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Wednesday, January 19, 2011

Milking Made Easy

I'm now finishing my second week with the Henry Milker, and the more I use it, the better I like it.  If I'm in a hurry, I still hand milk, because it's faster, but I've found there are certain advantages to using the milker--over an above saving my hands, that is.  I can go off and check commotions in other parts of the barn, usually caused by my rambunctious Fox Terrier terrorizing the escaped bantams; or I can fill water buckets, checking the pressure on the milker every couple of minutes.  I've even done a quick cleanup of horse poop in the center aisle of the walk-in portion of the barn, fed the geese, and collected eggs, all while the Henry Milker was doing its job and my doe was placidly munching her grain.

Using the milker couldn't be easier, and I'm appreciating the large teat cup for its comfort to my doe, while still maintaining enough suction for the milker to work.  The teat cup is much larger than the "large" size that I got with the Maggidan's, and I was concerned that it would be too big. Not so!  And I think Beatrice appreciates not having her teats squished inside a smaller syringe.  Since I consulted with Mike Henry, I've upped the vacuum pressure that I use.  It's still not quite up to 10 lbs, but higher than I had it before, and instead of a steady trickle, the milk is now delivered in a rushing stream.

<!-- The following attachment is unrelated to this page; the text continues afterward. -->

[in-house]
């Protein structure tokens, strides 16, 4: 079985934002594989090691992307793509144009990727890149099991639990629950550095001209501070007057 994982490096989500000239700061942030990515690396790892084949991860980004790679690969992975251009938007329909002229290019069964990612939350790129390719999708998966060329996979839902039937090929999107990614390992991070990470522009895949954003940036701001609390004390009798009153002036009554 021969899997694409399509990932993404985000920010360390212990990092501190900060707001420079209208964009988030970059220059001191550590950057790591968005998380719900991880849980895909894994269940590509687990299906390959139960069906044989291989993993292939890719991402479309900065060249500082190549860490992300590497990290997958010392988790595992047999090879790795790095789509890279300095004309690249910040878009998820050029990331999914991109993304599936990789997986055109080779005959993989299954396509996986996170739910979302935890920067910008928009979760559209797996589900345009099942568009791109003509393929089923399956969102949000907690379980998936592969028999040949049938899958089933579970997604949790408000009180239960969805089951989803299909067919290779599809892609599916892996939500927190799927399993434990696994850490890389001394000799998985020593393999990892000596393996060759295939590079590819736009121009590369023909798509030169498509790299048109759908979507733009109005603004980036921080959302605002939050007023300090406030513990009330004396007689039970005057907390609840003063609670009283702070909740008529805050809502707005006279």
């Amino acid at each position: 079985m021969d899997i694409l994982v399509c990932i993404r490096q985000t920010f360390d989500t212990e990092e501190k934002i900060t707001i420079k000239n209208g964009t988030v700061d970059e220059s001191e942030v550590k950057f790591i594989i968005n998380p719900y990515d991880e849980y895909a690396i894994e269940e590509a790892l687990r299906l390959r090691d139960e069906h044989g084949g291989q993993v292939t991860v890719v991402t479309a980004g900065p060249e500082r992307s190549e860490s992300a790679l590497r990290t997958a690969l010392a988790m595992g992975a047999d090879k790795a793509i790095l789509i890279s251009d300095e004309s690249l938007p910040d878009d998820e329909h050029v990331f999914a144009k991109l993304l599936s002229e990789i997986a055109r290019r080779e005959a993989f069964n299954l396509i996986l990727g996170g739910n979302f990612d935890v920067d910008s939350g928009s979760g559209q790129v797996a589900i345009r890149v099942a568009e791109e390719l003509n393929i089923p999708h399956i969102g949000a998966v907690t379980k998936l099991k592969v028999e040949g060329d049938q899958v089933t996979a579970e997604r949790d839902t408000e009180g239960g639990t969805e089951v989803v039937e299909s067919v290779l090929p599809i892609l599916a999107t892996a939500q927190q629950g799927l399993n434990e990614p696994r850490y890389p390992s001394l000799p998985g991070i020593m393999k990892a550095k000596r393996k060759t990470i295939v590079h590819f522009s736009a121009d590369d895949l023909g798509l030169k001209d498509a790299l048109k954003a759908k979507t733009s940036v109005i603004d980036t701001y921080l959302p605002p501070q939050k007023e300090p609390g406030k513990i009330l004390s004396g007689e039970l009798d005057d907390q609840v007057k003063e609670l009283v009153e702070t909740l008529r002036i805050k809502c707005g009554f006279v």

The process is shown below.  Just click on the photos to see them full size.  Altogether, so far I'm very happy with the Henry Milker.

Beatrice before milking. Her udder is fairly full.

Attaching the teat cup to the right teat. 

Starting the flow. The pressure is around 6 or 7 lbs and it's already flowing nicely into the half-gallon Mason jar.

The Henry Milker keeps working and I can go water the geese.

There's always an audience.  "Whattadaya doin?  Can I watch?"

Time to switch teats, and only 3 minutes have passed.

Empty udder.

"Are we done yet?  My grain is gone."  Beatrice is ready to get down.

The jar on the right contains the strippings, less than a cup, while the milking jar contains a little over 5 cups.

3 lbs 4 oz, most of it easily extracted by the Henry Milker

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